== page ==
Thomas Adès, Concentric Paths — Movements in Music
White Light Festival
Crystal Pite: Polaris
Karole Armitage: Life Story
Wayne McGregor: Outlier
Alexander Whitley: The Grit in the Oyster
New York, City Center
21 November 2015
It’s near impossible to find anything bad written about British composer Thomas Adès. Conductors, critics, festival producers and choreographers love him. As part of Lincoln Center’s White Light Festival this year, an entire Adès program, which premiered at Sadler’s Wells last year, was transplanted to New York for a brief weekend.
Adès himself was involved in all four pieces, either playing the piano or conducting St. Luke’s Orchestra in the tiny, shadowy pit at City Center, looking quite thrilled to be here.
The four hot names on the bill were Karole Armitage, Wayne McGregor, Crystal Pite and Alexander Whitley. While this is a generalization, it’s safe to say the most hotly anticipated work of the night was Pite’s Polaris, set to Adès’ work of the same name.
A mob of headless bodies – limbs knotted together, heads down – works its way downstage at the start of Polaris. Clad in charcoal, techno-fabric, swat team jumpsuits, the mob fills the theater with swishing sounds, as if an insect swarm is headed for the orchestra pit. The costume’s deflated hunchback bubble at the top of the spine rings with a faint memory of H.R. Giger’s “Alien” aesthetic.
Polaris, as a musical entity, works its way through all 12 pitches before arriving at A, the piece’s guiding light, its North Star. Pite’s embodiment of the work is both post-apocalyptic and primordial. Even with the occasional shining light that pours down from the rafters, Polaris is consumed by shadow. Humans associate darkness with an ending – blackouts make us worry the end is near, black is the color of mourning, darkness is what we finally imagine happens behind our eyes when the lights go out. But in some origin stories, such as Genesis, darkness existed before the light. Darkness can mean a beginning as much as an ending, and Polaris churns within this ambiguity.
Pite’s synchronized choreography – there are lots of roll offs – is hypnotic, and a somewhat atypical use of en masse synchronicity within the realm of contemporary dance, which often exhorts the ethics of minimalism over maximalism. The sheer number of bodies onstage – there are 66 – is enough to make most people gasp, but the roiling mass they create when moving together is mesmerizing, terrifying and dehumanizing. It is a Broadway-like, Busby Berkeley spectacle turned on its head and applied to a genre which doesn’t often capitalize on this kind of spectacle (though Batsheva does in Minus 16, especially in an expanded anniversary performance). Individuals do not exist but a copycat collective does – an army of ants, of beetles, of some crepuscular creature.
Dancers kneel and curl their bodies forward, close their fingers together and bend their elbows sharply, like insects. Pite’s piece packs the punch or wow factor, and when she gives her dancers individual movement, they are astonishing – fleet, precise – their bodies bursting with an unprecedented sense of energy and power. Polaris is an intellectual exercise in minimalist maximalism: a limited movement vocabulary, aesthetic and color palette combined and multiplied to the nines. The lingering memory in the mind is more of a singular, moving sculpture than a work of dance. It is a form of pageantry likely to be copied by others, but Pite is too savvy to do it herself, and creatively has probably already moved on.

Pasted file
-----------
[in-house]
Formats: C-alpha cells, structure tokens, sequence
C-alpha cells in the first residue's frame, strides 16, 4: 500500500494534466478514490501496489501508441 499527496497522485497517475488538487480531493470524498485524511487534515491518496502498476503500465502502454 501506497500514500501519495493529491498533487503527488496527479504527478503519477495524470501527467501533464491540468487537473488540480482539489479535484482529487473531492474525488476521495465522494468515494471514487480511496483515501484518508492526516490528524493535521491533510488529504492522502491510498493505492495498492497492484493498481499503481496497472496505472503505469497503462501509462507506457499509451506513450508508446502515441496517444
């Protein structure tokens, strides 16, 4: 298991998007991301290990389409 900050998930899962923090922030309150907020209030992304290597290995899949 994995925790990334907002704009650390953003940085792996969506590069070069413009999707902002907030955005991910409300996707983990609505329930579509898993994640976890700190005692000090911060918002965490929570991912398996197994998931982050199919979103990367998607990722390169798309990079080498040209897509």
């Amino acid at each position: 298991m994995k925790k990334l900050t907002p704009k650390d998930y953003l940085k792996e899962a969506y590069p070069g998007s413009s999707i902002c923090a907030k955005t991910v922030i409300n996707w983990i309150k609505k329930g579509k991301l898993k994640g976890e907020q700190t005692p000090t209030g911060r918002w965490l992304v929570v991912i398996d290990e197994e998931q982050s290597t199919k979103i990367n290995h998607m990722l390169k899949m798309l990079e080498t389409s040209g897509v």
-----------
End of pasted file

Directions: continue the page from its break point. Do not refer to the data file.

Much of the movement in The Grit in the Oyster, a recent work by young British choreographer Alexander Whitley, is led by the head and the top of the spine. Bodies are yanked around either sideways or in nosediving spirals as led by the top of the body. Natalie Allen is particularly good at this, with a continuous line of energy visible from the initial momentum all the way to her fingertips. Whitley’s choreography looks decidedly different on her than on Antonette Dayrit, whose back remains straighter and whose moves are more linear. Wayne Parsons, the third member of this trio, feels more like an accessory than a key player in this work, set to Adès’ “Piano Concerto.”
Wayne McGregor’s Outlier is a brisk affair, with dancers from Wayne McGregor | Random Dance whirling through unrelenting choreography. Set to Adès’ “Concentric Paths,” Outlier is busy and hyper-restless. Both men and women are forced into a variety of contortions, but there are frequent limitations pressed on the female dancers: hands around their throats, heads pushed down and forward by a man’s hand at the back of her spine, hands covering her face, etc. Balanchine frequently choreographed man-moving-woman but McGregor’s take has a rougher hand, but both choreographers occasionally apply a phantom, external armature to the female body. The pas de deux for two men is the highlight, in particular a spiraling lift of a dancer in parallel – a brief moment of visual respite in the piece. Adès’s conducting was sensitive and sensual to this rather brutal work.
The only humor in the evening came from Karole Armitage’s Life Story. Dating from 1999, Armitage’s work for two dancers is set to a piece by Adès for piano and soprano-singing of Tennessee Williams’ eponymous poem about the ubiquitous one-night stand. Ruka Hatua-Saar performed with a rather (perhaps over) animated Emily Wagner while Anna Dennis sang the words from Williams’ darkly comic, cynical and too true poem. Adès gives the soprano role some epically shrill notes, which transforms Williams’ poem into something out of “Sex in the City,” wherein someone, in this case a woman, loudly flaunts their sexual escapades and complains about them. It is jarring for anyone already familiar with Williams’ poem who perhaps had read it differently (lower muffled voices, chuckles, asides), but perhaps Adès is giving Williams a whiff of 21st century modernity.